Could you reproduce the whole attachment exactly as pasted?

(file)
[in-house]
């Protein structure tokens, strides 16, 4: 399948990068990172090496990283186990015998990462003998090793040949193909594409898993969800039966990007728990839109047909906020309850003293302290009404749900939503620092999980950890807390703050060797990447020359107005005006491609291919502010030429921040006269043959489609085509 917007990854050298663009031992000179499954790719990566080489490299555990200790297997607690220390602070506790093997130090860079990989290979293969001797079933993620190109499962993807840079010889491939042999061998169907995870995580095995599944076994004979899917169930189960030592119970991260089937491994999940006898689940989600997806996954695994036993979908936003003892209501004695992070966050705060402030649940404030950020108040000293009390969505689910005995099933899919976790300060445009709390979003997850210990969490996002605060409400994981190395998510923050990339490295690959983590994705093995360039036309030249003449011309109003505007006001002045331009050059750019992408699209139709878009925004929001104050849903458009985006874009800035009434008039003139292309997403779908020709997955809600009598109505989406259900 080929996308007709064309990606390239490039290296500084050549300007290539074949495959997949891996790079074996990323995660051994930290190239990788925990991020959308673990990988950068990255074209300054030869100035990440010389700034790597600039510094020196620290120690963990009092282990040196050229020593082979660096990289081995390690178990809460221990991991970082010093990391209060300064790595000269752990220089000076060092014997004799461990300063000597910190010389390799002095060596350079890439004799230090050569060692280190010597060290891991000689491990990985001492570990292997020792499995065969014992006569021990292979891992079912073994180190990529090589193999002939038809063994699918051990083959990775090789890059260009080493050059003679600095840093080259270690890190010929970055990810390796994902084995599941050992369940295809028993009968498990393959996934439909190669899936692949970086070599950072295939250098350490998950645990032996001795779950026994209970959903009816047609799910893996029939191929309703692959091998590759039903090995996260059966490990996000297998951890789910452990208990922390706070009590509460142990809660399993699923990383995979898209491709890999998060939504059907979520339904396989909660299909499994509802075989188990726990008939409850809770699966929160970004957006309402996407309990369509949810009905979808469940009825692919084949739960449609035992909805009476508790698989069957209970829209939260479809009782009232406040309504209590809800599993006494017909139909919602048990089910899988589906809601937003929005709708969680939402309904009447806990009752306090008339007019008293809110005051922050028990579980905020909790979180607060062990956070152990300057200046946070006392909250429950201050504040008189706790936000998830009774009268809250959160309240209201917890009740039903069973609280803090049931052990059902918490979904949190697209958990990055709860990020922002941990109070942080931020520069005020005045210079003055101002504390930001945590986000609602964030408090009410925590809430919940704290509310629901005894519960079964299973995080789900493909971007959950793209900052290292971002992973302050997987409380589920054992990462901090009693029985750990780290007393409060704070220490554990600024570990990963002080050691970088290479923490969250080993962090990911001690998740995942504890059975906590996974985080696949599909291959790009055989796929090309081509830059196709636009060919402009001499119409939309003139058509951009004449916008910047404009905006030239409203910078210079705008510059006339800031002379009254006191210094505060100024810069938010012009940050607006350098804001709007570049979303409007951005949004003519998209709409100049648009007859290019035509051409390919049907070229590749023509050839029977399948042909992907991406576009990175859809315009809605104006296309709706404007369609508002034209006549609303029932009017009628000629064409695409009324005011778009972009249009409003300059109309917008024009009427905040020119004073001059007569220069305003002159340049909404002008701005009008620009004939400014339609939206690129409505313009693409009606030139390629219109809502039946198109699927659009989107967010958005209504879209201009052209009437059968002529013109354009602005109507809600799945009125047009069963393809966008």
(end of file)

[in-house]
């Protein structure tokens, strides 16, 4: 399948990068990172090496990283186990015998990462003998090793040949193909594409898993969800039966990007728990839109047909906020309850003293302290009404749900939503620092999980950890807390703050060797990447020359107005005006491609291919502010030429921040006269043959489609085509 917007990854050298663009031992000179499954790719990566080489490299555990200790297997607690220390602070506790093997130090860079990989290979293969001797079933993620190109499962993807840079010889491939042999061998169907995870995580095995599944076994004979899917169930189960030592119970991260089937491994999940006898689940989600997806996954695994036993979908936003003892209501004695992070966050705060402030649940404030950020108040000293009390969505689910005995099933899919976790300060445009709390979003997850210990969490996002605060409400994981190395998510923050990339490295690959983590994705093995360039036309030249003449011309109003505007006001002045331009050059750019992408699209139709878009925004929001104050849903458009985006874009800035009434008039003139292309997403779908020709997955809600009598109505989406259900 080929996308007709064309990606390239490039290296500084050549300007290539074949495959997949891996790079074996990323995660051994930290190239990788925990991020959308673990990988950068990255074209300054030869100035990440010389700034790597600039510094020196620290120690963990009092282990040196050229020593082979660096990289081995390690178990809460221990991991970082010093990391209060300064790595000269752990220089000076060092014997004799461990300063000597910190010389390799002095060596350079890439004799230090050569060692280190010597060290891991000689491990990985001492570990292997020792499995065969014992006569021990292979891992079912073994180190990529090589193999002939038809063994699918051990083959990775090789890059260009080493050059003679600095840093080259270690890190010929970055990810390796994902084995599941050992369940295809028993009968498990393959996934439909190669899936692949970086070599950072295939250098350490998950645990032996001795779950026994209970959903009816047609799910893996029939191929309703692959091998590759039903090995996260059966490990996000297998951890789910452990208990922390706070009590509460142990809660399993699923990383995979898209491709890999998060939504059907979520339904396989909660299909499994509802075989188990726990008939409850809770699966929160970004957006309402996407309990369509949810009905979808469940009825692919084949739960449609035992909805009476508790698989069957209970829209939260479809009782009232406040309504209590809800599993006494017909139909919602048990089910899988589906809601937003929005709708969680939402309904009447806990009752306090008339007019008293809110005051922050028990579980905020909790979180607060062990956070152990300057200046946070006392909250429950201050504040008189706790936000998830009774009268809250959160309240209201917890009740039903069973609280803090049931052990059902918490979904949190697209958990990055709860990020922002941990109070942080931020520069005020005045210079003055101002504390930001945590986000609602964030408090009410925590809430919940704290509310629901005894519960079964299973995080789900493909971007959950793209900052290292971002992973302050997987409380589920054992990462901090009693029985750990780290007393409060704070220490554990600024570990990963002080050691970088290479923490969250080993962090990911001690998740995942504890059975906590996974985080696949599909291959790009055989796929090309081509830059196709636009060919402009001499119409939309003139058509951009004449916008910047404009905006030239409203910078210079705008510059006339800031002379009254006191210094505060100024810069938010012009940050607006350098804001709007570049979303409007951005949004003519998209709409100049648009007859290019035509051409390919049907070229590749023509050839029977399948042909992907991406576009990175859809315009809605104006296309709706404007369609508002034209006549609303029932009017009628000629064409695409009324005011778009972009249009409003300059109309917008024009009427905040020119004073001059007569220069305003002159340049909404002008701005009008620009004939400014339609939206690129409505313009693409009606030139390629219109809502039946198109699927659009989107967010958005209504879209201009052209009437059968002529013109354009602005109507809600799945009125047009069963393809966008």